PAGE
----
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Inclusion and Engagement
Inclusion and Engagement

Glossary

On this page, you can find a brief list of introductory terms relevant to your experience at Penn Law. While this is not an exhaustive list, we believe it is important to establish a common vocabulary in order to efficiently and productively cultivate community at our school. At the bottom of this list, you can find a link to the ABA’s glossary of legal terms, which may be relevant to your studies at Penn Law. In addition, we have provided a link to an article featuring a short glossary of diversity and inclusion terms related to racial equity. 

 

Students: 1L/2L/3L: “L” is equivalent to “year law student”. Therefore, a 1L is a first-year law student, a 2L is a second-year law student, and a 3L is a third-year law student.

 

Rooms: “G” (as in G213) – refers to Gittis Hall (where the big lecture classrooms are)

“Gk” (as in Gk238) – refers to Golkin Hall (where the main law school entrance is)

“S” (as in S240a) – refers to Silverman Hall (the oldest building currently being renovated)

“T” (as in T142) – refers to Tanenbaum Hall (where the library is)

 

The Goat: “The Goat” refers to a number of things:

  • The law school mascot – as statue of which is in the space between Silverman Hall and Golkin Hall
  • The large open area on the ground floor of Golkin Hall that contains the Goat statue, where students study and where sometimes events are held

 

The Clock: “The Clock” refers to two things:

  • The large clock that stands in the open area of Tanenbaum Hall facing the Courtyard;
  • The open area that houses the Clock, where there are places to sit, chat, and study, and where events are sometimes held.

 

The Courtyard: The Courtyard is the private outdoor space that sits between the four buildings of the law school. When it is 50 degrees or warmer, almost everyone at Penn Law can be found in the Courtyard at some point during the day. The Courtyard also is home to the other Penn Law mascot… the not-at-all timid squirrels.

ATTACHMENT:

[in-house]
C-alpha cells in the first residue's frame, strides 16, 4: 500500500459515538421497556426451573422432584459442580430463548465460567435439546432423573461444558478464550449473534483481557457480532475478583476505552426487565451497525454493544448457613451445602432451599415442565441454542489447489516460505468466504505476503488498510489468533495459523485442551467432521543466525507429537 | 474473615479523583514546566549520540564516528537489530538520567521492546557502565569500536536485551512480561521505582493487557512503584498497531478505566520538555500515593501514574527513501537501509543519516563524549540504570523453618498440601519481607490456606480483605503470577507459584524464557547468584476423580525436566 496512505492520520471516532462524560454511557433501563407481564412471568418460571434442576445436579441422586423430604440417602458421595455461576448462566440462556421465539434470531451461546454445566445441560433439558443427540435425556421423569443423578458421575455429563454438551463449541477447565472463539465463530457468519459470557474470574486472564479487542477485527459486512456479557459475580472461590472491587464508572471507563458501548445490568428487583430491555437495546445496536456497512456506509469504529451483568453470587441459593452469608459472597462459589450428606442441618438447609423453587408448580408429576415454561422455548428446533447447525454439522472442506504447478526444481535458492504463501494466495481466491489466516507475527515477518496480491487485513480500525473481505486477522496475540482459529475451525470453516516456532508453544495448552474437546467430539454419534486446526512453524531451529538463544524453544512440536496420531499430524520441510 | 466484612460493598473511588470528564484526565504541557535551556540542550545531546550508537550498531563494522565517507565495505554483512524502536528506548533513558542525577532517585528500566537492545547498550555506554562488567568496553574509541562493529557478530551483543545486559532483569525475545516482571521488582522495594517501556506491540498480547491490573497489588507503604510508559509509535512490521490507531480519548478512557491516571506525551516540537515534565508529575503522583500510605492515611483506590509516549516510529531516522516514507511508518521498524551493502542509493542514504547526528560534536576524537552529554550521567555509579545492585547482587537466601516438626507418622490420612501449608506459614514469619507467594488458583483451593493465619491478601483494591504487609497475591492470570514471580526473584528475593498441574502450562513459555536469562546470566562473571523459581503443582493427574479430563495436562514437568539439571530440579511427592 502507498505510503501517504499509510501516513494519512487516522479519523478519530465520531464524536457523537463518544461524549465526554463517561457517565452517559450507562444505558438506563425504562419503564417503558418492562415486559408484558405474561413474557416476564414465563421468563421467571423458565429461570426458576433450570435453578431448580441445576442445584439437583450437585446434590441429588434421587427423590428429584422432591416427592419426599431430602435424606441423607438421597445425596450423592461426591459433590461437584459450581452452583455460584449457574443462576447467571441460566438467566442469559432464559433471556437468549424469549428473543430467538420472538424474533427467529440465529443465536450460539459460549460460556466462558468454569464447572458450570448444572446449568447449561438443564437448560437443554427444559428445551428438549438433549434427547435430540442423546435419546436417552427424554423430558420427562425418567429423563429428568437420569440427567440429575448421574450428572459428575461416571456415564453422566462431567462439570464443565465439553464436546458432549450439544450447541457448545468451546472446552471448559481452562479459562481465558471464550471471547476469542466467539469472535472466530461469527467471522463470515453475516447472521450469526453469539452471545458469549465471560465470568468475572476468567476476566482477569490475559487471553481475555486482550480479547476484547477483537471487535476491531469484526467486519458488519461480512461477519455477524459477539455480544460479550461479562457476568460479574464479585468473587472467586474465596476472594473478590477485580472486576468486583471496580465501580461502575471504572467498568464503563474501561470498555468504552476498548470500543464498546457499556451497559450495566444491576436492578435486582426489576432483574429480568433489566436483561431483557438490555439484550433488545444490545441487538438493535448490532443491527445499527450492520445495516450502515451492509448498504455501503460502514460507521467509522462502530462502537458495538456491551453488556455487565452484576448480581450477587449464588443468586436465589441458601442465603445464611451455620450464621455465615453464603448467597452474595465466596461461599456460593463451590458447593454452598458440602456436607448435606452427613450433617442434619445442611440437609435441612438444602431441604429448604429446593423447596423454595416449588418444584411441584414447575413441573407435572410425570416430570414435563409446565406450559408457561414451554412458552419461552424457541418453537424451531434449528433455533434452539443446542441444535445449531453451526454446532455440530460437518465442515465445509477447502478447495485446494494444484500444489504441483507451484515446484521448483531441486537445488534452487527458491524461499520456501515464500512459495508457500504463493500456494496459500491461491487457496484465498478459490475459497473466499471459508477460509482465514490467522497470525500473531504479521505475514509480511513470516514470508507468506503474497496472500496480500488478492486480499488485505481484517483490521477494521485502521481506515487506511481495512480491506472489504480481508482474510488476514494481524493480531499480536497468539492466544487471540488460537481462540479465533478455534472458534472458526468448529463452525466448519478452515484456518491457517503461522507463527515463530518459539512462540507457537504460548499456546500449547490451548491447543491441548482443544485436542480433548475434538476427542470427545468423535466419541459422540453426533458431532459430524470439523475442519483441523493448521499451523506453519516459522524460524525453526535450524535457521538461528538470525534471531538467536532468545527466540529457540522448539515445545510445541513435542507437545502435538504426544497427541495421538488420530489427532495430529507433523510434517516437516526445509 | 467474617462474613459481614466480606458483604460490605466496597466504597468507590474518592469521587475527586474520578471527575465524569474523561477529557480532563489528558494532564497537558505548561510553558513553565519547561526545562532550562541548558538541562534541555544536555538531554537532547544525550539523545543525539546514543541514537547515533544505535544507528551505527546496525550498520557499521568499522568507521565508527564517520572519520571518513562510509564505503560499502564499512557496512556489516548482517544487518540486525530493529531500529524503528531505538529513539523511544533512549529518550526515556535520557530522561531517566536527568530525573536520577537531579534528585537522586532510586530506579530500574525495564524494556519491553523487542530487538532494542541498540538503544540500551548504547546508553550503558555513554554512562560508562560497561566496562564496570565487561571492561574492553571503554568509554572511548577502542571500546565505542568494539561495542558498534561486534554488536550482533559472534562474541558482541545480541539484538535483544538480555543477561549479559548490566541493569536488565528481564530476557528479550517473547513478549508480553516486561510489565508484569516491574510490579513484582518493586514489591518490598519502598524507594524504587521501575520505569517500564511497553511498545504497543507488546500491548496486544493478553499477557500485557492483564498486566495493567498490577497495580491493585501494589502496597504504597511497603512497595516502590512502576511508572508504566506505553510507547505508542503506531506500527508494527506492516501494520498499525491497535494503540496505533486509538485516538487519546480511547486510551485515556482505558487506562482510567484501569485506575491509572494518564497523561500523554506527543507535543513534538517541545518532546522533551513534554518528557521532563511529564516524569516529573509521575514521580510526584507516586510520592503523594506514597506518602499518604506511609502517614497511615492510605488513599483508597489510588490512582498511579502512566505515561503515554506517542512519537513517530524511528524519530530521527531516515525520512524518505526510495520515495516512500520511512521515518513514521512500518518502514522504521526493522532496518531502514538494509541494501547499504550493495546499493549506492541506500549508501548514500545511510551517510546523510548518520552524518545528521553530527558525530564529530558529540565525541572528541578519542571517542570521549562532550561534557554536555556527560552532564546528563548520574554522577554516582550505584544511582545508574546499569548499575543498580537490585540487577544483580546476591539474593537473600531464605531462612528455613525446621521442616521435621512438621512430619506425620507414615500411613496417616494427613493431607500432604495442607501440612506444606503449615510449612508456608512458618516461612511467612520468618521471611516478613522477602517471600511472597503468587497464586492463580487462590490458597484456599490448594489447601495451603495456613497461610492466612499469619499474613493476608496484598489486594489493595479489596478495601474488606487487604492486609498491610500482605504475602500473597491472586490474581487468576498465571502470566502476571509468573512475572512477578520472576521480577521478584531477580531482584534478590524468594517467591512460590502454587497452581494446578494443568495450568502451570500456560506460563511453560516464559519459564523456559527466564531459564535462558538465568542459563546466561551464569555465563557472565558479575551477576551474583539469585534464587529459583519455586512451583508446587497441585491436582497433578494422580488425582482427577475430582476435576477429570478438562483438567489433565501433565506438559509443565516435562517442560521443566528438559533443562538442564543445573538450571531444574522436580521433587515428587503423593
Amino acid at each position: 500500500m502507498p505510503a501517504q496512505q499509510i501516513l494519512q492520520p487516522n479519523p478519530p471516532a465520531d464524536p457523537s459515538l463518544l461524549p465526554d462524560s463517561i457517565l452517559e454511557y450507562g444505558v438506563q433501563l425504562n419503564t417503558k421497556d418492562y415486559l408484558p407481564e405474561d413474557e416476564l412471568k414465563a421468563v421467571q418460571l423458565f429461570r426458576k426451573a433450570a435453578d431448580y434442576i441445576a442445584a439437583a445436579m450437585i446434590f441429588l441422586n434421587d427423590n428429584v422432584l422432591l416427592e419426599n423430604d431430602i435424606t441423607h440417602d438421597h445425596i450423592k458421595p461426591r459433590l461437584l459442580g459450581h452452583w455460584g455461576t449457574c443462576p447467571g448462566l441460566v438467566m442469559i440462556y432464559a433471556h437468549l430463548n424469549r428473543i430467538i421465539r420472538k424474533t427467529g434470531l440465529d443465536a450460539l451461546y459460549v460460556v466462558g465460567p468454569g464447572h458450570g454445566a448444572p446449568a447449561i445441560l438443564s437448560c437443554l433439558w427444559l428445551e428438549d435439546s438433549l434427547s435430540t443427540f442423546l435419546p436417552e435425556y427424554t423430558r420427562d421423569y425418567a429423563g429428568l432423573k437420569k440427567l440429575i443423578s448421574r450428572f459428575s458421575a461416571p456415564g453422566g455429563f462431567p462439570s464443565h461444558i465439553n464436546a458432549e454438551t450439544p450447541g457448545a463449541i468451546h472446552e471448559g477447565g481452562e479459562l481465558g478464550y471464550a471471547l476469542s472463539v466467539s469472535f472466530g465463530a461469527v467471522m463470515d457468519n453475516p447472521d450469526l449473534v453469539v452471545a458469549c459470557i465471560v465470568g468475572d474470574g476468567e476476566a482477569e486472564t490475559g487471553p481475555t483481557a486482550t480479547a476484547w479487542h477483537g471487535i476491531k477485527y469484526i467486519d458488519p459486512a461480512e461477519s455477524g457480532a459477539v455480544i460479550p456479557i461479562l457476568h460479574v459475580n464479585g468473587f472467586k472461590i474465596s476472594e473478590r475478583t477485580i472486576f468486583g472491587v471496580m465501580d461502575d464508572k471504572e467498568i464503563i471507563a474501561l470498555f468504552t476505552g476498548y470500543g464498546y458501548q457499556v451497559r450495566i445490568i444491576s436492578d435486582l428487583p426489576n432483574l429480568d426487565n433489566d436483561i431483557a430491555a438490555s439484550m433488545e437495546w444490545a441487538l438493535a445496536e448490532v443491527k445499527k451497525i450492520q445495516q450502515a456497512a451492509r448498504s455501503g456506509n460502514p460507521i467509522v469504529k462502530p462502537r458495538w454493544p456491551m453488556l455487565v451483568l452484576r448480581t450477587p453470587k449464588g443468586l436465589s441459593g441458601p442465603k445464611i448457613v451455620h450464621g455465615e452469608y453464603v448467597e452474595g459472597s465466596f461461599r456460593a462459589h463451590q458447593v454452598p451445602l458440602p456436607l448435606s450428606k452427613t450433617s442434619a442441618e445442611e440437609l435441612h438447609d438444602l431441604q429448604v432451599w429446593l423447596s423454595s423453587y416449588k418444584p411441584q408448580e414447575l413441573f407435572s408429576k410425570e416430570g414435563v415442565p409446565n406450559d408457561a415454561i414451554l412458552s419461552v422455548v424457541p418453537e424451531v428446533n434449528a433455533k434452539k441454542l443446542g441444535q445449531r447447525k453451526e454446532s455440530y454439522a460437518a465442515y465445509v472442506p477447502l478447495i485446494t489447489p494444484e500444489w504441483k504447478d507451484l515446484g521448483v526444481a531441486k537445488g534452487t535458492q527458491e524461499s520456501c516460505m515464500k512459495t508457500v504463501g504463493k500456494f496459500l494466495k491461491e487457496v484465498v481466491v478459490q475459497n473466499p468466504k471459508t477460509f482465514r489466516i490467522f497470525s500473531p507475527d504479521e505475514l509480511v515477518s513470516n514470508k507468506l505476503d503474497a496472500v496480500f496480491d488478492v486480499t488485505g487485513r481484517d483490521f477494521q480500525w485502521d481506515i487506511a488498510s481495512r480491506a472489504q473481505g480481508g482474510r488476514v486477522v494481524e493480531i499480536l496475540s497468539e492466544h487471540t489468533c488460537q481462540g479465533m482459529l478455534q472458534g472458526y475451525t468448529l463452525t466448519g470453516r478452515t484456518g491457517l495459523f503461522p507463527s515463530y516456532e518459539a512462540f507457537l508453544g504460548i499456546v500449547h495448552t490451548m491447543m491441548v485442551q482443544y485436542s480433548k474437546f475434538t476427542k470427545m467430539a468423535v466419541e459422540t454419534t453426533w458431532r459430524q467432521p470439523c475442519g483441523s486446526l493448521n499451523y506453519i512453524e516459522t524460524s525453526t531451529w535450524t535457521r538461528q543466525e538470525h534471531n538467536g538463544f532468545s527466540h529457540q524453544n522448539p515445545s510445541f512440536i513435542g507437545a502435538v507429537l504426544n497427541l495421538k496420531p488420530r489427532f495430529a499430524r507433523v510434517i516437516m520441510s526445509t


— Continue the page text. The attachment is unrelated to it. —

CP&P: This acronym refers to the Office of Career Planning & Professionalism.

 

TPIC: This acronym refers to The Toll Public Interest Center. It’s pronounced “T-PICk”.

 

Clerkship (judicial clerkship): Judicial clerkship is a 1-3 year post-graduate position with a judge in federal or state court. The candidate who undertakes the judicial clerkship is called a law clerk or a judicial law clerk and provides assistance to a judge. A law clerk assists the judge in researching issues before the court and in writing opinions. Sometimes law students work with judges as summer interns. These are called judicial internships.

 

Summer Internship: Summer Internships are the jobs you will seek during the summers after your first and second years of law school. These jobs are called summer internships. The Office of Career Planning and Professionalism will guide you in your search for summer internships, as they can be an essential part of your strategy for achieving your post-graduate professional goals. Public sector internships may be unpaid, but Penn Law guarantees funding to students who accept unpaid internships in the public sector.

 

OCI: “OCI” refers to on-campus interviewing. Many students participate in on-campus interviewing in August before the second year of law school as part of their search for summer internships for the following summer. A number of students also attend job fairs or engage in other kinds of job searches. The Office of Career Planning & Professionalism will provide ample information regarding the job search.

Externship: An externship is a work experience much like an internship, but it takes place during the academic year. Instead of being paid, students receive academic credit for externships. Penn Law externships are generally limited to public sector placements and are generally limited to one semester. Information about externships can be found on the Clinics & Externships page of the Penn Law website.

 

“Red herring”: This phrase refers to a legal or factual issue that is irrelevant and is used to divert attention from the main issues of a case. Phrases like this sometimes come up in classroom discussions when faculty members help students identify facts that impact the outcome of a court’s decision.

 

Rule of Law: This phrase refers to the basic principle that all people and institutions are subject to and accountable to law that is fairly applied and enforced; the principle of government by law.

 

For more legal terminology: Please refer to the American Bar Association’s Glossary.

  

Contribute to the Glossary Project! 

Email Inclusion@law.upenn.edu when you hear something that doesn’t make sense.  Just write “The Glossary Project” in the subject line. We will let you know when your question would be better directed to your professors, but we are happy to keep adding quirky Penn Law terms to our list, which will appear on the Inclusion & Engagement webpage. Remember, if you don’t know a word – many of your classmates likely have the same question!